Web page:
One great reason why, in revivals, so few of the principal men are converted, doubtless is that class in the Church are often so worldly that they cannot be aroused. The revival will generally prevail mostly in those families where the professors belonging to them are awake; and the impenitent belonging to those families where the professors are not awake are apt to be left unconverted. One principal reason obviously is that when the professors in a family or neighborhood are awake, there is not only prayer offered for sinners in the midst of them, but there are corresponding influences acting on the impenitent among them. If they are awake, their looks and lives and warnings all tend to promote the conversion of their impenitent friends. But if they are asleep, all their influence tends to prevent such conversions. Their coldness grieves the Spirit, their worldliness contradicts the Gospel, and all their intercourse with their impenitent friends is in favor of impenitence, and calculated to perpetuate it.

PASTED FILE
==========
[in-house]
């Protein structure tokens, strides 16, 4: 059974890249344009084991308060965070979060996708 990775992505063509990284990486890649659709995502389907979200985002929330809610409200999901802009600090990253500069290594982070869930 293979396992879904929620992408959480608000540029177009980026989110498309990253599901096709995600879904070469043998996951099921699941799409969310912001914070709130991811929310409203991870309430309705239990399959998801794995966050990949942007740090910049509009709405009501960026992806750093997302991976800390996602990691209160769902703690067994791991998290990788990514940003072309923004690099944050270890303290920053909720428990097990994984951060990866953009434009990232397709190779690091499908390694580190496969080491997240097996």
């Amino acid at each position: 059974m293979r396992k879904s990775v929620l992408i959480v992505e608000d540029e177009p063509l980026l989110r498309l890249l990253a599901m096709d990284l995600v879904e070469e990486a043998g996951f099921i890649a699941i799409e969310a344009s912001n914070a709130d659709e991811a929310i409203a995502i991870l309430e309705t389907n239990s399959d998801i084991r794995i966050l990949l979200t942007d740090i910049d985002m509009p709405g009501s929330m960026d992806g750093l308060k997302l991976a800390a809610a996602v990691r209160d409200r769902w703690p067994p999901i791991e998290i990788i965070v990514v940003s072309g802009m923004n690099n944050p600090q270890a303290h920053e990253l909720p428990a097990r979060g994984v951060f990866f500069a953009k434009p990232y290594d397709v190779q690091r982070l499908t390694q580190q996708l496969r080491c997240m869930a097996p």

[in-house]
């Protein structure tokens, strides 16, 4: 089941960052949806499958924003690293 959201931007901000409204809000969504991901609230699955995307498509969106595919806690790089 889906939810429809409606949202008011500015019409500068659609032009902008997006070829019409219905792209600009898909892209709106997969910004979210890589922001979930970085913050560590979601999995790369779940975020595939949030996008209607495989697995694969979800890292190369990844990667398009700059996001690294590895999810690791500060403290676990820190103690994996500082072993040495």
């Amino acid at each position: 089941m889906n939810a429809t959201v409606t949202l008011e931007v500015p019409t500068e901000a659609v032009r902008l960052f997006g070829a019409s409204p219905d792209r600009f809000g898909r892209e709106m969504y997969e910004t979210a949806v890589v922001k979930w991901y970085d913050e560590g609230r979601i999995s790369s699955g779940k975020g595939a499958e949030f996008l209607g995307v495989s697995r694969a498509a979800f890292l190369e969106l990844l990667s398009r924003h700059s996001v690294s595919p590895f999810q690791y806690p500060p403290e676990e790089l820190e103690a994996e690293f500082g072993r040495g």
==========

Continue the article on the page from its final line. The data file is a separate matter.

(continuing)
Christians often see and deplore the evils that have arisen to the Church of God, from the division of His people into jarring sects; and they have wondered and been perplexed to think that God should suffer it to be so.

But in the light of this subject we can see that, considering what diversities of opinions and feelings and views actually exist in the Church, much good results from this division. Considering this diversity of opinion, many would never agree to pray and labor together, so as to do it with success, and so it is better they should separate, and let those unite who are agreed.